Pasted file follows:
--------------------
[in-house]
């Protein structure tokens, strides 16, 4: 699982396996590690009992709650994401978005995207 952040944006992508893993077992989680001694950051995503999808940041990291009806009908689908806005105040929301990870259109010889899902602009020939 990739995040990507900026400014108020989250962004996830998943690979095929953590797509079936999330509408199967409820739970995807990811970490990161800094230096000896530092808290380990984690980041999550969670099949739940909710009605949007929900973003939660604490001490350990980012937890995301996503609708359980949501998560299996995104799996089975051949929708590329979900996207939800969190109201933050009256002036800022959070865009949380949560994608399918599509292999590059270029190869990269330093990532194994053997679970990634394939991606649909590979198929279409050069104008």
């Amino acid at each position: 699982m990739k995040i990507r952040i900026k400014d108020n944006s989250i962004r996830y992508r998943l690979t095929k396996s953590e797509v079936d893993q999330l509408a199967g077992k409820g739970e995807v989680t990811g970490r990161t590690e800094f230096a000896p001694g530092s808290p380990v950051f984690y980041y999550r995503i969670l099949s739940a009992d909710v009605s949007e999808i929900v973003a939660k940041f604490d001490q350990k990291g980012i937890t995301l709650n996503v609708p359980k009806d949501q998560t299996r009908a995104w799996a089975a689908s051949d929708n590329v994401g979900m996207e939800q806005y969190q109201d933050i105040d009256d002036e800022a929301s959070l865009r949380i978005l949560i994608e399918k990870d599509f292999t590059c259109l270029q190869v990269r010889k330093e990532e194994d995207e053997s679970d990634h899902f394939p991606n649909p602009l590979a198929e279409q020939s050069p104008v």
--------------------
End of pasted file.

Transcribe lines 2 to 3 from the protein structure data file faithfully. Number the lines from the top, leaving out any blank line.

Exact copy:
């Protein structure tokens, strides 16, 4: 699982396996590690009992709650994401978005995207 952040944006992508893993077992989680001694950051995503999808940041990291009806009908689908806005105040929301990870259109010889899902602009020939 990739995040990507900026400014108020989250962004996830998943690979095929953590797509079936999330509408199967409820739970995807990811970490990161800094230096000896530092808290380990984690980041999550969670099949739940909710009605949007929900973003939660604490001490350990980012937890995301996503609708359980949501998560299996995104799996089975051949929708590329979900996207939800969190109201933050009256002036800022959070865009949380949560994608399918599509292999590059270029190869990269330093990532194994053997679970990634394939991606649909590979198929279409050069104008």
């Amino acid at each position: 699982m990739k995040i990507r952040i900026k400014d108020n944006s989250i962004r996830y992508r998943l690979t095929k396996s953590e797509v079936d893993q999330l509408a199967g077992k409820g739970e995807v989680t990811g970490r990161t590690e800094f230096a000896p001694g530092s808290p380990v950051f984690y980041y999550r995503i969670l099949s739940a009992d909710v009605s949007e999808i929900v973003a939660k940041f604490d001490q350990k990291g980012i937890t995301l709650n996503v609708p359980k009806d949501q998560t299996r009908a995104w799996a089975a689908s051949d929708n590329v994401g979900m996207e939800q806005y969190q109201d933050i105040d009256d002036e800022a929301s959070l865009r949380i978005l949560i994608e399918k990870d599509f292999t590059c259109l270029q190869v990269r010889k330093e990532e194994d995207e053997s679970d990634h899902f394939p991606n649909p602009l590979a198929e279409q020939s050069p104008v």